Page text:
Taiwan R.O.C., Republic of Chinesefood

15 08 2009
food stallThe most fitting place to begin this food diary is with my favorite place in the world to eat: Taiwan.
When I tell people that my wife is from Taiwan, sometimes I’ll get this bewildering reply: “Oh! I love Thai food.”  As do I.  But I love Taiwanese food more.
Most Americans are, understandably, unfamiliar with this tiny island off the coast of China.  It’s definitely not a player in world politics.  In fact, due to our need to please China, which is financing our debt and stocking our Wal-Marts with cheap tchotchkes, we don’t officially recognize Taiwan as a country, since China claims it’s theirs.

taiwan flagThe most fitting place to begin this food diary is with my favorite place in the world to eat: Taiwan.

When I tell people that my wife is from Taiwan, sometimes I’ll get this bewildering reply: “Oh! I love Thai food.” Most Americans know that Taiwan isn’t Thailand, but are still unfamiliar, understandably, with this tiny island off the coast of China. It’s definitely not a player in world politics. In fact, due to our need to maintain good relations with China, which is financing our debt and stocking our Wal-Marts with cheap tchotchkes, we don’t officially recognize Taiwan as a country, since China claims it’s theirs.

food stallBut to visit Taiwan is to discover one of the world’s best-kept secrets. It’s one of the most interesting places in the world, packing an incredible diversity of geography, culture, and economic activity within a mere 13,000 square miles. Its landscapes range from rocky beaches to snow-capped mountains to lush jungles. Its exports include some of the world’s most advanced electronics, the world’s best green tea, and much of the world’s supply of wasabi.  More importantly for this blog, it’s one of the the best places in the world to get Chinese food. It might be a mere speck on the world map, but when it comes to food, Taiwan is a world power.

Picture 024This seems unlikely for such a small place. But Taiwan’s culinary supremacy is due to a happy coincidence of several historical, economic, and geographical factors.  When Chiang Kai Shek, head of the anti-communist “Whites” in the Chinese Civil War, fled from the Red Army back in 1949, he chose Taiwan as his last redoubt, bringing his entire army there. Chiang’s soldiers were from all over China, and their families brought their own regional cuisines to the island, adding to the existing local cuisine. Everything from the barbecue of the North, to the spicy food of Sichuan, to the Cantonese teatime snacks known as Dim Sum, not to mention the unique cuisine of the aboriginal Austronesian tribes, are available in Taiwan.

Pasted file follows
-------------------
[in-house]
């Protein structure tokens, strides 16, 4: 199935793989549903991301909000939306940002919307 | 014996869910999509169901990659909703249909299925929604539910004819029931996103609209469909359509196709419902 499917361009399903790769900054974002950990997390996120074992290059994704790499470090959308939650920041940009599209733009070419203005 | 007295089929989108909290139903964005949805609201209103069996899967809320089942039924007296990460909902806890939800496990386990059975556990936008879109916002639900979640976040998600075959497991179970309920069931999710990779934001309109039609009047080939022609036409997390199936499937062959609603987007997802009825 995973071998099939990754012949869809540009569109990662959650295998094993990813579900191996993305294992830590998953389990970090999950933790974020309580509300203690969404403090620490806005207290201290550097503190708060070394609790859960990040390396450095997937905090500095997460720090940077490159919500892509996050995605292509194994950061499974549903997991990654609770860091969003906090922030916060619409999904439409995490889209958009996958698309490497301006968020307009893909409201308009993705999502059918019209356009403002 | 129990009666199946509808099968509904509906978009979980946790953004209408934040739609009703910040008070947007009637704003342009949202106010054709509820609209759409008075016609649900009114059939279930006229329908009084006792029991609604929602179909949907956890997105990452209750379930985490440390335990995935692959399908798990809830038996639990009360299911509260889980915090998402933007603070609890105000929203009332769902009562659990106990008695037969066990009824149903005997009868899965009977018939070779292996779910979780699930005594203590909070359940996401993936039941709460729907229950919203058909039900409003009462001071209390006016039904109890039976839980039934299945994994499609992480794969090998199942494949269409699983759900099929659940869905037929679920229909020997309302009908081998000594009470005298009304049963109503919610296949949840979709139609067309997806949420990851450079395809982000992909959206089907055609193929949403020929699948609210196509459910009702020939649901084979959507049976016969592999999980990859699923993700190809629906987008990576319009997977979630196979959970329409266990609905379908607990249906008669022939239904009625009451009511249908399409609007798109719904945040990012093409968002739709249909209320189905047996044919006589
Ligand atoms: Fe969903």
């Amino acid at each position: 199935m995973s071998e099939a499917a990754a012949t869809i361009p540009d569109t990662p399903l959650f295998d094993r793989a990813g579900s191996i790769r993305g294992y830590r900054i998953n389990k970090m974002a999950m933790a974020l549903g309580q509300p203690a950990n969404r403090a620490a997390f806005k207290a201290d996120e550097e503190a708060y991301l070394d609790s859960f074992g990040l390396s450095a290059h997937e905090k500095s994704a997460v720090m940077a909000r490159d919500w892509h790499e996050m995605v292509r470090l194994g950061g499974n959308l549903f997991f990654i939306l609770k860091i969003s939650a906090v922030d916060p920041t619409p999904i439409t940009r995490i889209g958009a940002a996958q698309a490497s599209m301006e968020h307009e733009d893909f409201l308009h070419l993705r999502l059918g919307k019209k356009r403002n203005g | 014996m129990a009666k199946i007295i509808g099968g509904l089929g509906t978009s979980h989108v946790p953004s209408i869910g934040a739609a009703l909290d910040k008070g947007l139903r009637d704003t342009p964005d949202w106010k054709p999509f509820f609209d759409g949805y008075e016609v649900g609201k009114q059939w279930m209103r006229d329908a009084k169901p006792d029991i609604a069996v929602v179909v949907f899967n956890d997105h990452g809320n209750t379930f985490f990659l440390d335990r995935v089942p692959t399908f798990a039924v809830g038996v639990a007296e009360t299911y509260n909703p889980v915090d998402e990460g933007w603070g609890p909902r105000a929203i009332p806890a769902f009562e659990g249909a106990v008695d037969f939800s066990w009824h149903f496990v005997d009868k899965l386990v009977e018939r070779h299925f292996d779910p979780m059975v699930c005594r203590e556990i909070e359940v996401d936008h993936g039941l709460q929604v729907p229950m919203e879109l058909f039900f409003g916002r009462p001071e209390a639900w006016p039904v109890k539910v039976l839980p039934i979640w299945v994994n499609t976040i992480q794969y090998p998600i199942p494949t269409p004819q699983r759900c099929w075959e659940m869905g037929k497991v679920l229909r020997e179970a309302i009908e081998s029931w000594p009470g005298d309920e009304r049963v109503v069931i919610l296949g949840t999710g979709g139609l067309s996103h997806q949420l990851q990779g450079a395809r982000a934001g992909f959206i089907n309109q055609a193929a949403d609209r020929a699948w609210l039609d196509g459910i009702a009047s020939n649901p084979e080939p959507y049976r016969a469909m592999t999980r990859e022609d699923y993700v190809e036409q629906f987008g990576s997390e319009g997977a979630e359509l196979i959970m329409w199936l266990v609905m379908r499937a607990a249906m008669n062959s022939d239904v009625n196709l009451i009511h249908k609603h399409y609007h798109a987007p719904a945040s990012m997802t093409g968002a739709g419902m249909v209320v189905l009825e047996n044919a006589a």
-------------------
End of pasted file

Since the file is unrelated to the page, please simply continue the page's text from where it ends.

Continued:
Taiwan’s tiny size also works in its favor. It’s at most a day trip to the ocean from anywhere on the island. Combine that with its lush, monsoon climate, and it means that whatever you’re eating, you can be sure it was just picked, caught, or butchered. Wherever you are in Taiwan, it’s a short walk to the nearest market, where fresh produce and meat are abundant and cheap.

Combine the availability of cheap, high-quality ingredients with the relatively high per-capita income (it’s one of the 4 “Asian Tiger” economies), and you get a culture where eating out is the norm. Most Taiwanese eat out for breakfast, lunch, dinner, and snacks in between. And why not, when you can get a meal for less than $3?  Add to this the extremely high population density (15th in the world, 5 times higher than China), and you get a food service industry that is highly, highly competitive, which, like any other industry, leads to high quality.

The Taiwanese are highly selective in their choice of eateries, because if one place doesn’t meet their standards, there’s another place around the corner, serving the exact same thing, but tastier and cheaper. So what you have is a culinary arms race. Secret recipes are guarded as closely as nuclear codes. Even the cheapest mom-and-pop food stall is in a constant struggle for survival. You either make great food or you go out of business. Being a food vendor in Taiwan is hard, hard work. But the Taiwanese people, and anyone lucky enough to visit, reap the benefits.

OK, so there’s your primer on Taiwan. What will follow is a diary of my eating experiences there over one week, as I visit my in-laws. I hope you get a sense of the depth and breadth of Taiwanese food and you’ll want to visit on your own.

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